June 10, 2004
The Forge of God by Greg Bear
Greg Bear takes the stereotypical `Invasion from outer space' theme and treats it with a novel hard-sf point of view. It has several original thoughts about such an invasion, but there isn't enough story there to justify the length of the book. It reads more like a prequel to another book (this is the first book in a trilogy). Some of the interesting technologies used in the plot include Von-Neumann style self-replicating robots as well as some interesting (borrowed) ideas about a generative formal grammar for speciation, similar to the quasi-species model of Manfred Eigen (the original paper was published in Naturwissenschaften. 1971. Vol.58. P. 465).
This is the kind of book that might be interesting to you if you've ever wondered if a high-brow version of "Independence Day" was possible. Since this is a novel, you should expect more logic than a summer offering from Hollywood, but don't expect much more than some light summer reading.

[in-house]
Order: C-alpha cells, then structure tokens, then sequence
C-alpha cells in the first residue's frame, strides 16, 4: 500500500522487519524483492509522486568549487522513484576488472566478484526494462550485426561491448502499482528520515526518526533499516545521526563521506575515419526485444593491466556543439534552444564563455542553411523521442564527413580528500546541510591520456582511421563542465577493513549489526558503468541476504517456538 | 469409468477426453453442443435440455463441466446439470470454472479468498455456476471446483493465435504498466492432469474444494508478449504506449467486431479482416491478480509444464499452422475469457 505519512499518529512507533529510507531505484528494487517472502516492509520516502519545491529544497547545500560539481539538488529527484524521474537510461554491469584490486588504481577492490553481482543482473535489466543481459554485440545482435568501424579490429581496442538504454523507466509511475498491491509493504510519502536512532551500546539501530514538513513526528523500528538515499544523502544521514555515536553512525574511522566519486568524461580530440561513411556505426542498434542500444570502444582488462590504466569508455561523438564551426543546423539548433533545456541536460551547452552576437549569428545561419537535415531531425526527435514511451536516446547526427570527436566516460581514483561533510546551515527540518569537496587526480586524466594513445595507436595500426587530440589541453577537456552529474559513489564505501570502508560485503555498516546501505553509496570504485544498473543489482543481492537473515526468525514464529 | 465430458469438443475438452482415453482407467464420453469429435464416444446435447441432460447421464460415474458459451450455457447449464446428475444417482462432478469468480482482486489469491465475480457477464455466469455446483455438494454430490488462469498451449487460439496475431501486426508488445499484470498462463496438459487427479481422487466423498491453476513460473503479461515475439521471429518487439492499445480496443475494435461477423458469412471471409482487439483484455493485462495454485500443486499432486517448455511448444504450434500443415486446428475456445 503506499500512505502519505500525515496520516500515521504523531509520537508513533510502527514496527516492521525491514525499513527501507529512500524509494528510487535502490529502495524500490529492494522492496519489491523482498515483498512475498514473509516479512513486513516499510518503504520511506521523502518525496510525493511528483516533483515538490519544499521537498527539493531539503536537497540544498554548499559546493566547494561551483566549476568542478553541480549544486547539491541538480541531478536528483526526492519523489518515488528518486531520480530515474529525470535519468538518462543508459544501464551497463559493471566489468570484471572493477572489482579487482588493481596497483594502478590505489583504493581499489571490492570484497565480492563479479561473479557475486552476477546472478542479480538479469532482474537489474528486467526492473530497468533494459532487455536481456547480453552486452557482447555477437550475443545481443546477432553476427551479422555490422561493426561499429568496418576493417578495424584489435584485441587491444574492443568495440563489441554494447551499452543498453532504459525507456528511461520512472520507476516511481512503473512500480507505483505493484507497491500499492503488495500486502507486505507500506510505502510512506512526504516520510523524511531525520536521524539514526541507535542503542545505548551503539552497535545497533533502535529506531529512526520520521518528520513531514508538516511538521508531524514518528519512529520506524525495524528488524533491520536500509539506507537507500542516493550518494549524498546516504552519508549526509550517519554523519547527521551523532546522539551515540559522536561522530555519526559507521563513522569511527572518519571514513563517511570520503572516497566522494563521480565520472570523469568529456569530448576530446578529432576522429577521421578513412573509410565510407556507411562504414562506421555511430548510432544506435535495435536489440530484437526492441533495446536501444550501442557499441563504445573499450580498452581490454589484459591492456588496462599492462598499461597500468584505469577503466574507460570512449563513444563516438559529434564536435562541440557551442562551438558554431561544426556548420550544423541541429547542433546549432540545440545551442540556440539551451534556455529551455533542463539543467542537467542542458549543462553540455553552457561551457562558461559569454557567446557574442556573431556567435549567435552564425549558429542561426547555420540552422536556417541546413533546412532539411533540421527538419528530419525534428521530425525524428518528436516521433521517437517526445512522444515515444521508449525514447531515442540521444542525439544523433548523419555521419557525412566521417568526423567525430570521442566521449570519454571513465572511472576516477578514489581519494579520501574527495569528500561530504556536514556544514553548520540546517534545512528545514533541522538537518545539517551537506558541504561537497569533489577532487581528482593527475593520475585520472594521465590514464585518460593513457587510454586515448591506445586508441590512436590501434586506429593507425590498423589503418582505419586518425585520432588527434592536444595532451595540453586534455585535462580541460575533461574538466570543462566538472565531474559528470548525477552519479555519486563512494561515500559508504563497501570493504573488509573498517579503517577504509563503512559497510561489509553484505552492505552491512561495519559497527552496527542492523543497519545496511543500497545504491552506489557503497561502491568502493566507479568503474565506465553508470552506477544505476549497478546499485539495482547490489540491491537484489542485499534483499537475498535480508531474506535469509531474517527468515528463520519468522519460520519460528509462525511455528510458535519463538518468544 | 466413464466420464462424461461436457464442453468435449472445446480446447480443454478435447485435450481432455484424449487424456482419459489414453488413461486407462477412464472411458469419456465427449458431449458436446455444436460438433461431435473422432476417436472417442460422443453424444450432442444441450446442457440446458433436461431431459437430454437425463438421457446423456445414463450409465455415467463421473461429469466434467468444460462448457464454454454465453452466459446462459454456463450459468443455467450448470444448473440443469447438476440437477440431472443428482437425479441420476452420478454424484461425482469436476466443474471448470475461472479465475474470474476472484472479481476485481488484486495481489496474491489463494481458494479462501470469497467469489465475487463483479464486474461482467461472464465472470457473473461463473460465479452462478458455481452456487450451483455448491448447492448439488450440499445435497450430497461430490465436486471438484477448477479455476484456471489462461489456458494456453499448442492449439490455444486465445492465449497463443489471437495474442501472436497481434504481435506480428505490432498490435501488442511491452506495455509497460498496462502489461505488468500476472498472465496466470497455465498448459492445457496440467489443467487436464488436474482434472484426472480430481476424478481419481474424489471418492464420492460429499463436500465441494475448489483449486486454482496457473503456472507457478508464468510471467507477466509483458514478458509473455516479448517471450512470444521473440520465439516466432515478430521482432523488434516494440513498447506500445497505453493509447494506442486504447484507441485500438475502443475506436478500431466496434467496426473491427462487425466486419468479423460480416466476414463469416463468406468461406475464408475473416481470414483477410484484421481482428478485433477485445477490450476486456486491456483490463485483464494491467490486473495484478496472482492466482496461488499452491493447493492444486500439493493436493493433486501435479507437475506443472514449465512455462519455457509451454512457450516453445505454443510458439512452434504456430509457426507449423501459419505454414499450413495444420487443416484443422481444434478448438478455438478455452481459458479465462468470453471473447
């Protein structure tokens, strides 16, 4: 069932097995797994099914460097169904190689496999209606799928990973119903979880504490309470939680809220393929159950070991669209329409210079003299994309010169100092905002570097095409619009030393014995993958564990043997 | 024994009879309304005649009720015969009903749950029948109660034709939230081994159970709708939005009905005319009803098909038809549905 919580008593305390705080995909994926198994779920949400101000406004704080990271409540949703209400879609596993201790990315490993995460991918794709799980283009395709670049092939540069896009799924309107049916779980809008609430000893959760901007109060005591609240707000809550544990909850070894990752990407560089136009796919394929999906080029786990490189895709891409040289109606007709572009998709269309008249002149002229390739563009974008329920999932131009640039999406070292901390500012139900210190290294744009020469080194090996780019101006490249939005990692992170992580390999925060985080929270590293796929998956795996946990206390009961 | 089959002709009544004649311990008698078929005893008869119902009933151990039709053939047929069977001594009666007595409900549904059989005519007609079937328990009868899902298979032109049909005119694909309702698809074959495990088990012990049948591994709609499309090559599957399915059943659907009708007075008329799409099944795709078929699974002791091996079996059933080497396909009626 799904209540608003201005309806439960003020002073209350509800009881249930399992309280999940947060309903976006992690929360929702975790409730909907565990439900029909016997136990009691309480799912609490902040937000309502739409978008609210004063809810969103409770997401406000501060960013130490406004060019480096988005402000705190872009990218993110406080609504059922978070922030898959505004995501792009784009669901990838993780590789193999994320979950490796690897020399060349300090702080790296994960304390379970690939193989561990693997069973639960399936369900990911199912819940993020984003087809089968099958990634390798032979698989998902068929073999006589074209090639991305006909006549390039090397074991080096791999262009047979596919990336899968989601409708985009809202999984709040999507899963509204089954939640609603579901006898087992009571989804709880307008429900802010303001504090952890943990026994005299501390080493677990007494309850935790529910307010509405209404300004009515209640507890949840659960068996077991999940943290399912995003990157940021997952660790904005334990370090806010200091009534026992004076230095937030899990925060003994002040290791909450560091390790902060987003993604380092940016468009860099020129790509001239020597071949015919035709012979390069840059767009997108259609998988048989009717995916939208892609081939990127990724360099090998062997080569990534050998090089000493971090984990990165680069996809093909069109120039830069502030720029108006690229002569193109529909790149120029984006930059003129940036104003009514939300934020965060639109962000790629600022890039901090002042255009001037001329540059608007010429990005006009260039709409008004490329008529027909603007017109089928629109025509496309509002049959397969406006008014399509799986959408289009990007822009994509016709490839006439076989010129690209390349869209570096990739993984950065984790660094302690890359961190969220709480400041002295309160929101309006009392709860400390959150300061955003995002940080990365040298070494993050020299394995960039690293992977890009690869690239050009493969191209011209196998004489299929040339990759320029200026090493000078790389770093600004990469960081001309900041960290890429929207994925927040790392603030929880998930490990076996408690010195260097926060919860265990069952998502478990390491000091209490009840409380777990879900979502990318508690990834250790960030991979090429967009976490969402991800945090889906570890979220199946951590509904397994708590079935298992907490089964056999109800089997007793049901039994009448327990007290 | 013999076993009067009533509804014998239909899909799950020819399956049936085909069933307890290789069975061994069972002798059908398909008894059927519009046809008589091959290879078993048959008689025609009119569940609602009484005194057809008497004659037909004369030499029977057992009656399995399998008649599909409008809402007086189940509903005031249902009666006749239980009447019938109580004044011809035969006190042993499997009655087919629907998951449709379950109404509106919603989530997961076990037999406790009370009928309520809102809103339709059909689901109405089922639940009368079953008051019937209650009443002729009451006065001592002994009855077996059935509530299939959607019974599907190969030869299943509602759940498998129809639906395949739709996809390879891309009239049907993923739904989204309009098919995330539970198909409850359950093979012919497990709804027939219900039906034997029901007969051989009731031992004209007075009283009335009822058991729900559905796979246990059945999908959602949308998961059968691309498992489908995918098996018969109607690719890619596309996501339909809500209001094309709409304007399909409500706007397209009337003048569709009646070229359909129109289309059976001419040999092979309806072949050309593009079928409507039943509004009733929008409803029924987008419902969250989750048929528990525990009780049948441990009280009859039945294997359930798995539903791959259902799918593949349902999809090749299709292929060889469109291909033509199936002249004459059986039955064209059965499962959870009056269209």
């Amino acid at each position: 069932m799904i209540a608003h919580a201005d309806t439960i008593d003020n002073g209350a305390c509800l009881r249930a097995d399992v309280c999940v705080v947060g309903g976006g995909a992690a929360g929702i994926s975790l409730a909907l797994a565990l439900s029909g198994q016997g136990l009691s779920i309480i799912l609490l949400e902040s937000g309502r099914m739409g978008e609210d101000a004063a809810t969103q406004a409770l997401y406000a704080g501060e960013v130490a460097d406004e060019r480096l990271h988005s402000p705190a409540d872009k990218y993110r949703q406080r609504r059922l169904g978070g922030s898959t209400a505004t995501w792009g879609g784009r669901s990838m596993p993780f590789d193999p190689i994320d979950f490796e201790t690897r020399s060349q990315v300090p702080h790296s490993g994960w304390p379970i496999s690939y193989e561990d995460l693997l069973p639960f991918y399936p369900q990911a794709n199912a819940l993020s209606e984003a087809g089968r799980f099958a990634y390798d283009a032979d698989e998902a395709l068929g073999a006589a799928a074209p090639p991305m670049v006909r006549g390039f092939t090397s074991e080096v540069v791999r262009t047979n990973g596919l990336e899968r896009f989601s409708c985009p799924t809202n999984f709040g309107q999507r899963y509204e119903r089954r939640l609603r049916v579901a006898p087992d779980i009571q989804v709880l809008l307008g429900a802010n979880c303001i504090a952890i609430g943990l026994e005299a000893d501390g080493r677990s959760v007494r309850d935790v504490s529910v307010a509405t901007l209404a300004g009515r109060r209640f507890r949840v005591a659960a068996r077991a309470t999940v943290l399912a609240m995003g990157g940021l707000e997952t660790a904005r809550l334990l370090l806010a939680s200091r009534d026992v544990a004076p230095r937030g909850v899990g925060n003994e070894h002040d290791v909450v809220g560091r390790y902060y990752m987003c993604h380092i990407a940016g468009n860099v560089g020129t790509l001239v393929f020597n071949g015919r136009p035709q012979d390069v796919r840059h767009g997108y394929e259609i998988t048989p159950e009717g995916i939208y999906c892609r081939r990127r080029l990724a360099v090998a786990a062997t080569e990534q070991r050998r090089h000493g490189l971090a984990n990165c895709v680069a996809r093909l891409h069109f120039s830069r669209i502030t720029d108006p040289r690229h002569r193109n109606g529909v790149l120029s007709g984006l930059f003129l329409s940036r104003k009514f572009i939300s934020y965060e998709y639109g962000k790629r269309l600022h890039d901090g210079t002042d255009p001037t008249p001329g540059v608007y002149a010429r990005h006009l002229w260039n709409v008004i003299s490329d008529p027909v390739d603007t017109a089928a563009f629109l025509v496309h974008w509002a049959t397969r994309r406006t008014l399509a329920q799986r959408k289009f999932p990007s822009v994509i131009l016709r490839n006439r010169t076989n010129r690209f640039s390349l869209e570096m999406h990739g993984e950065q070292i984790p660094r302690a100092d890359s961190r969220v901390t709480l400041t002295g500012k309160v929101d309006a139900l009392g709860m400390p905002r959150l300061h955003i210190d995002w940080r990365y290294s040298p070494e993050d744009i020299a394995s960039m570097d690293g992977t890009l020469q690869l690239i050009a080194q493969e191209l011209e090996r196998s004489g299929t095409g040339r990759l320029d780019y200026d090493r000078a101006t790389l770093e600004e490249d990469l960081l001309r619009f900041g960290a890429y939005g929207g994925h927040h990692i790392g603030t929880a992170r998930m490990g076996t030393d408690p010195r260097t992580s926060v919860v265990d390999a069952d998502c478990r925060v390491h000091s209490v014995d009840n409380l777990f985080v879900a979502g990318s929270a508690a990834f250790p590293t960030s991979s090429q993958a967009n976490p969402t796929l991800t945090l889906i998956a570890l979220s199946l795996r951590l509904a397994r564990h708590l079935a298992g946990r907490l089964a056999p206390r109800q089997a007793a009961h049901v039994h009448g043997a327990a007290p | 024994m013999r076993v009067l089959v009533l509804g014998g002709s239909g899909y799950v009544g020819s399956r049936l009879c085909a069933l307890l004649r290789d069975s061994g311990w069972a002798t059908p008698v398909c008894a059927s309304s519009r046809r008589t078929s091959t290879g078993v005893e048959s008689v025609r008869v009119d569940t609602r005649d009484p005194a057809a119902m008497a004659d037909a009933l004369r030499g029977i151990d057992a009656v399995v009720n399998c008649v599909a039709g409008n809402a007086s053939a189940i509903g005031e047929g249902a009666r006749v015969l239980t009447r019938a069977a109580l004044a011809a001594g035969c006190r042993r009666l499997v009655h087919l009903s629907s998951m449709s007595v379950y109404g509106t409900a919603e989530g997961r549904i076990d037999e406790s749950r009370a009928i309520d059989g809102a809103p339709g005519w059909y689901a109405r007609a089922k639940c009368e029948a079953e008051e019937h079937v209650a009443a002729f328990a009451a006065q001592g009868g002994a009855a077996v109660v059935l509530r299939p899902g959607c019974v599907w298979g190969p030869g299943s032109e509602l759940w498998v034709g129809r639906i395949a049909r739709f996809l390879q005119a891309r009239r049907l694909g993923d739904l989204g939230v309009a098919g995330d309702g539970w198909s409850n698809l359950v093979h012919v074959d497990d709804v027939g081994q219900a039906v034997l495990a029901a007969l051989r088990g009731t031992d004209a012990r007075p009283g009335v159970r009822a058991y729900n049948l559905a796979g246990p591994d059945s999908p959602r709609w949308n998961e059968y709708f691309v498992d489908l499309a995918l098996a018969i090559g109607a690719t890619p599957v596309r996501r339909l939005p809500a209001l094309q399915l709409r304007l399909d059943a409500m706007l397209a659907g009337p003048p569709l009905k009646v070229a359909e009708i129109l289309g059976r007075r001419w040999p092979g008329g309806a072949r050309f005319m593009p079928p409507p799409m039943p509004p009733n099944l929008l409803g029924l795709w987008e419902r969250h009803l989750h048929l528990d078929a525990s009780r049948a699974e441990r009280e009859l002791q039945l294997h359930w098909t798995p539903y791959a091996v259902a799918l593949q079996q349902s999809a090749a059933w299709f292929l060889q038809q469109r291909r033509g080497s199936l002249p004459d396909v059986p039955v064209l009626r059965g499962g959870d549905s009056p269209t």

The plot meanders along at a pace that is too measured for this kind of novel. Too many characters are introduced with the hope that the magnitude of the events can be portrayed through them, but this attempt fails. However, interesting things keep happening long after you think that the rest of the book is going to be predictable.
Some of the same game-theoretic themes about the rationale for genocide at a planetary scale are explored in somewhat greater detail in "The Killing Star" by Charles Pellegrino and George Zebrowski and the Beserker series of novels by Fred Saberhagen.
%T The Forge of God %A Greg Bear %I Tor Books %D 1987 %G ISBN: 0312930216 (hc) %G ISBN: 0812524330 (pb) %P 474 %K science-fiction
Review written: 1999/07/10Posted by anoop at June 10, 2004 02:05 PM